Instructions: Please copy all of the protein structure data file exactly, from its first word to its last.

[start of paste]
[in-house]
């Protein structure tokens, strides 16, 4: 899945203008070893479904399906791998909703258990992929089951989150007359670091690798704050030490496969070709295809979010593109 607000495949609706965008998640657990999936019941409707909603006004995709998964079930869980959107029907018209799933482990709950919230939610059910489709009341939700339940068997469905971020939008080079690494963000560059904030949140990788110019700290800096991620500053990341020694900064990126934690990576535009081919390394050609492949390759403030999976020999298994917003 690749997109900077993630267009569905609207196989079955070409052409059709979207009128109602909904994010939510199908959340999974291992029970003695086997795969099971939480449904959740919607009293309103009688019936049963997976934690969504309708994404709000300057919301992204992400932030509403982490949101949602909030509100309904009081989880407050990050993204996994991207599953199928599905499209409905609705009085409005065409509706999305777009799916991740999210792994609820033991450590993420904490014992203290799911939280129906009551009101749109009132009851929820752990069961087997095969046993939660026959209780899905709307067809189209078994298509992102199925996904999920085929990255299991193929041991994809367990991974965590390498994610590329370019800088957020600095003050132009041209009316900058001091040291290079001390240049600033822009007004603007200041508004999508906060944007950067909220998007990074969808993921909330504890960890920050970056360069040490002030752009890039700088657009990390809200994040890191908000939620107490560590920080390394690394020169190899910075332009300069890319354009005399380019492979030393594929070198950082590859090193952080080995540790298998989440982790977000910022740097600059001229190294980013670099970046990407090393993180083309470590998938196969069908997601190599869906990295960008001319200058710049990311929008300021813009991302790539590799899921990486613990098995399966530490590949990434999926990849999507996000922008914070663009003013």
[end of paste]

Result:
[in-house]
């Protein structure tokens, strides 16, 4: 899945203008070893479904399906791998909703258990992929089951989150007359670091690798704050030490496969070709295809979010593109 607000495949609706965008998640657990999936019941409707909603006004995709998964079930869980959107029907018209799933482990709950919230939610059910489709009341939700339940068997469905971020939008080079690494963000560059904030949140990788110019700290800096991620500053990341020694900064990126934690990576535009081919390394050609492949390759403030999976020999298994917003 690749997109900077993630267009569905609207196989079955070409052409059709979207009128109602909904994010939510199908959340999974291992029970003695086997795969099971939480449904959740919607009293309103009688019936049963997976934690969504309708994404709000300057919301992204992400932030509403982490949101949602909030509100309904009081989880407050990050993204996994991207599953199928599905499209409905609705009085409005065409509706999305777009799916991740999210792994609820033991450590993420904490014992203290799911939280129906009551009101749109009132009851929820752990069961087997095969046993939660026959209780899905709307067809189209078994298509992102199925996904999920085929990255299991193929041991994809367990991974965590390498994610590329370019800088957020600095003050132009041209009316900058001091040291290079001390240049600033822009007004603007200041508004999508906060944007950067909220998007990074969808993921909330504890960890920050970056360069040490002030752009890039700088657009990390809200994040890191908000939620107490560590920080390394690394020169190899910075332009300069890319354009005399380019492979030393594929070198950082590859090193952080080995540790298998989440982790977000910022740097600059001229190294980013670099970046990407090393993180083309470590998938196969069908997601190599869906990295960008001319200058710049990311929008300021813009991302790539590799899921990486613990098995399966530490590949990434999926990849999507996000922008914070663009003013």